Incremental savings can add up to significant cost reductions for individual projects. Statoil ASA and its partners have cut the estimate for capital spending on the large Johan Sverdrup field in the Norwegian North Sea to 160 billion kroner to 190 billion kroner ($19.3 billion to $22.9 billion) from 170 billion kroner to 220 billion kroner previously. BP’s Mad Dog Phase 2 project in the U.S. Gulf of Mexico is now expected to cost less than $9 billion compared with an estimate of $10 billion last year and $20 billion four years ago. Rig-rental rates are likely to stay down because of an oversupply and low steel prices are reducing the cost of other equipment.

Oil Companies have responded to the price drop by reducing spending, potentially cutting as much as $1 trillion by 2020. The industry has reduced costs by 10 percent to 15 percent overall. Operating costs have fallen as much as 40 percent in the past two years.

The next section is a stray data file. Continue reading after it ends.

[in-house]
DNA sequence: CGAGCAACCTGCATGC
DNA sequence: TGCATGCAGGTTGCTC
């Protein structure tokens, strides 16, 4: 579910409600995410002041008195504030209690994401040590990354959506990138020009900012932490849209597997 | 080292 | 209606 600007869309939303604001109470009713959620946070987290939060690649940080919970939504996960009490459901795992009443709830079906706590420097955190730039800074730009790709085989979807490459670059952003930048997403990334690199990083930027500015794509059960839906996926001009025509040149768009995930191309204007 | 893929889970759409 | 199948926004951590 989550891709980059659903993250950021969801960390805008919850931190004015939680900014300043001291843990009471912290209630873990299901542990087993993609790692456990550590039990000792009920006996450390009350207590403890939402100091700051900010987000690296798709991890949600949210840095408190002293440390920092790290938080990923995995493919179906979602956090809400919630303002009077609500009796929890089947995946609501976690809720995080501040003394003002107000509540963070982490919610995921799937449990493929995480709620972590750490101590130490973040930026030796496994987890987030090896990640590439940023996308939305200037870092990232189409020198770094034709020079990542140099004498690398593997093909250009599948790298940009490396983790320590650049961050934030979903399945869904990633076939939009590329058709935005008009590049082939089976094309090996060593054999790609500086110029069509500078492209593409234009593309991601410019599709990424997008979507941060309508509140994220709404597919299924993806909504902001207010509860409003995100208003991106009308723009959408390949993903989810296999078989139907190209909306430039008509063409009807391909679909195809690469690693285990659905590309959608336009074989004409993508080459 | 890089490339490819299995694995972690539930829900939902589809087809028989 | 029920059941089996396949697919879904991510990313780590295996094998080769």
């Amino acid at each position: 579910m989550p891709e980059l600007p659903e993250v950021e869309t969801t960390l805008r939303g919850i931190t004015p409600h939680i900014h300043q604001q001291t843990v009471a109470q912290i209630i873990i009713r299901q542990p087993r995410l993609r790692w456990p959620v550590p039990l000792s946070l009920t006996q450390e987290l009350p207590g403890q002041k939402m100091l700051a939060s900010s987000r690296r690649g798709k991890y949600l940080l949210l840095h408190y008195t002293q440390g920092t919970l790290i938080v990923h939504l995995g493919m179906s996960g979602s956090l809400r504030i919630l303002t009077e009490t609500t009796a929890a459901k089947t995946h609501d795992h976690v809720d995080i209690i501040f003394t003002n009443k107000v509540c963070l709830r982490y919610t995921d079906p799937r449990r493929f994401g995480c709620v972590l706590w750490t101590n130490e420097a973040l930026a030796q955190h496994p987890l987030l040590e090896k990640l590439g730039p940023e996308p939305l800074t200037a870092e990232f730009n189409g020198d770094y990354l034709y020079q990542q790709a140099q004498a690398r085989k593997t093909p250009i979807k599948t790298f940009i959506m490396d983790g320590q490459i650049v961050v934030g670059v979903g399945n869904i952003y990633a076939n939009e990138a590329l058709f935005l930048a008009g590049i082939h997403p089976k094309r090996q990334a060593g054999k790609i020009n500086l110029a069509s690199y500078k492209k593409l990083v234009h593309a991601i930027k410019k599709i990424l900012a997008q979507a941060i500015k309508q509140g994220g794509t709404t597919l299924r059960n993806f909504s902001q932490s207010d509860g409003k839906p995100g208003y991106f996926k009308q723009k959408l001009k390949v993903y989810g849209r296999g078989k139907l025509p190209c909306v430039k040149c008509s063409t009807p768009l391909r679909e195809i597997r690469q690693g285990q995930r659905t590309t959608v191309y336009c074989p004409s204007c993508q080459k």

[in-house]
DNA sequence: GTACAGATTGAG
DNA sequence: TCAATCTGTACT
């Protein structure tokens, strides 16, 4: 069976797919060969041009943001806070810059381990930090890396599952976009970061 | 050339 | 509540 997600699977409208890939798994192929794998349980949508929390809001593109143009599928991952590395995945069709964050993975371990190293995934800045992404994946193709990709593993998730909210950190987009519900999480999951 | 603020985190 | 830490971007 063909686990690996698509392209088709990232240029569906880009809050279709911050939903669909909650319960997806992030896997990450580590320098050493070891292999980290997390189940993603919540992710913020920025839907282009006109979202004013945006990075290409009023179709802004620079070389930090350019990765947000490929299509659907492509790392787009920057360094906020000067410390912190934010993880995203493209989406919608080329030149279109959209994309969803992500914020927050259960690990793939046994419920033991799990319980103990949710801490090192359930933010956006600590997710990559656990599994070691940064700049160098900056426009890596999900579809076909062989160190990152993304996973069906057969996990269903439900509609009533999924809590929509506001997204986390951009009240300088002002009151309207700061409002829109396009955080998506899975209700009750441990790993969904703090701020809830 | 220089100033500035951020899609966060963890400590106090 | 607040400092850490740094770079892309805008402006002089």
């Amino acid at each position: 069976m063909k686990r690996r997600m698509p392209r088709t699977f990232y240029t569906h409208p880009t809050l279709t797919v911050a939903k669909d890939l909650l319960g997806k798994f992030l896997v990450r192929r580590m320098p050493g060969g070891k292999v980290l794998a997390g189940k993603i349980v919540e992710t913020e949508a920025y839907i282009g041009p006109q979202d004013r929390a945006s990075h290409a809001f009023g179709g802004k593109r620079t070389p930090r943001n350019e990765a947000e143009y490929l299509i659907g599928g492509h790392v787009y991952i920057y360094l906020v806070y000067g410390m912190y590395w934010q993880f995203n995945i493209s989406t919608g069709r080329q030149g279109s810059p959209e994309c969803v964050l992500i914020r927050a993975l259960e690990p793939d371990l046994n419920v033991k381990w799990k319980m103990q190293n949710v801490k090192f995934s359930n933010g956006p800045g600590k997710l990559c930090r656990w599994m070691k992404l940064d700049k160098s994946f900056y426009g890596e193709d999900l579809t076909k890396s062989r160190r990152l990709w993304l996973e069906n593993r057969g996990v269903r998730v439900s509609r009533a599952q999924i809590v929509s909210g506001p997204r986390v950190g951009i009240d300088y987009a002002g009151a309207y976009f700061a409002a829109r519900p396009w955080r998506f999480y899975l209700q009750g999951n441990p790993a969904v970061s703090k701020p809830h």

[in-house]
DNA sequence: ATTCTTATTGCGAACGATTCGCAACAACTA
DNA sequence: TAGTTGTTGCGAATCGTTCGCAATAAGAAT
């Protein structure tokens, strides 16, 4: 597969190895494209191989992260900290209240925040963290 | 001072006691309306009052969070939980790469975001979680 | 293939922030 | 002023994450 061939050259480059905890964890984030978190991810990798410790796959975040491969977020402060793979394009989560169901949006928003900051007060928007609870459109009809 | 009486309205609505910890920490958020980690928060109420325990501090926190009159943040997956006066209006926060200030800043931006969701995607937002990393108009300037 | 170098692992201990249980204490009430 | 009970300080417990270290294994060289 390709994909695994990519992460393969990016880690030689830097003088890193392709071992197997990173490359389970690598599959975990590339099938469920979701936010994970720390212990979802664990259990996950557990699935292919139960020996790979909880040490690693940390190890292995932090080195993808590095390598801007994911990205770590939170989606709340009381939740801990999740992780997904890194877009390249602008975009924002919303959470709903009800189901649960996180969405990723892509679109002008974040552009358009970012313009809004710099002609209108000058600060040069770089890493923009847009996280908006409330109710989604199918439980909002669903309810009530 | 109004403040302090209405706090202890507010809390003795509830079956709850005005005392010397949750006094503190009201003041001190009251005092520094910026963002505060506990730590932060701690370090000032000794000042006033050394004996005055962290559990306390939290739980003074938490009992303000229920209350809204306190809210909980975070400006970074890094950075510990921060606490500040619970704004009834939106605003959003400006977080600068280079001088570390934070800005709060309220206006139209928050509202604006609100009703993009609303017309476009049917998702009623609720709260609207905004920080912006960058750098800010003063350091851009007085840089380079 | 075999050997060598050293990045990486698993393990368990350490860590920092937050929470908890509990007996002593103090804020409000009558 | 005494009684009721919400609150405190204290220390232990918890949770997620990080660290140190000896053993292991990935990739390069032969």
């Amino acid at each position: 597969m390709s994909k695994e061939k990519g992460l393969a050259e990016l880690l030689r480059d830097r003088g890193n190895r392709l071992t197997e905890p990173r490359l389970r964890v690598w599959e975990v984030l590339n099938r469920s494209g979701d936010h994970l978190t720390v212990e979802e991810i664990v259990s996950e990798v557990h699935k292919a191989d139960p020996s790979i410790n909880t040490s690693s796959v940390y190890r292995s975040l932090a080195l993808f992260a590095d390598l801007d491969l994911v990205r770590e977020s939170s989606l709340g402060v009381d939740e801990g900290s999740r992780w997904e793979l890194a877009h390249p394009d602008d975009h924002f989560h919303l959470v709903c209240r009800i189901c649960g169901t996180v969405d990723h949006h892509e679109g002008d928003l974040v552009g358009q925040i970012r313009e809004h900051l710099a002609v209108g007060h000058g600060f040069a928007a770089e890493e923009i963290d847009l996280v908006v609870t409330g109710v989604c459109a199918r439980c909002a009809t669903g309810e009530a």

Despite oil prices being down, offshore oil production in the United States is booming through new wells coming on line and tiebacks. According to EIA forecasts, U.S. offshore oil production will exceed its 2009 peak both this year and next. Onshore, rigs are slowing being added and efficiencies and new rig technology is allowing a lower breakeven price for oil production that could result in countering some of the reduced production this year. Globally, oil companies are sharing parts and drilling plans to reduce costs. These efficiencies will not only help in the near term but in the future as well.

[i] Wall Street Journal, U.S. Oil Companies Crank Up Production in the Gulf of Mexico, June 24, 2016,

[ii] CNN Money, Resilient U.S. oil companies start pumping again, June 20, 2016,

[iii] Bloomberg, Oil Explorers Embrace the Sharing Economy to Drill Cheaper Wells. June 21, 2016,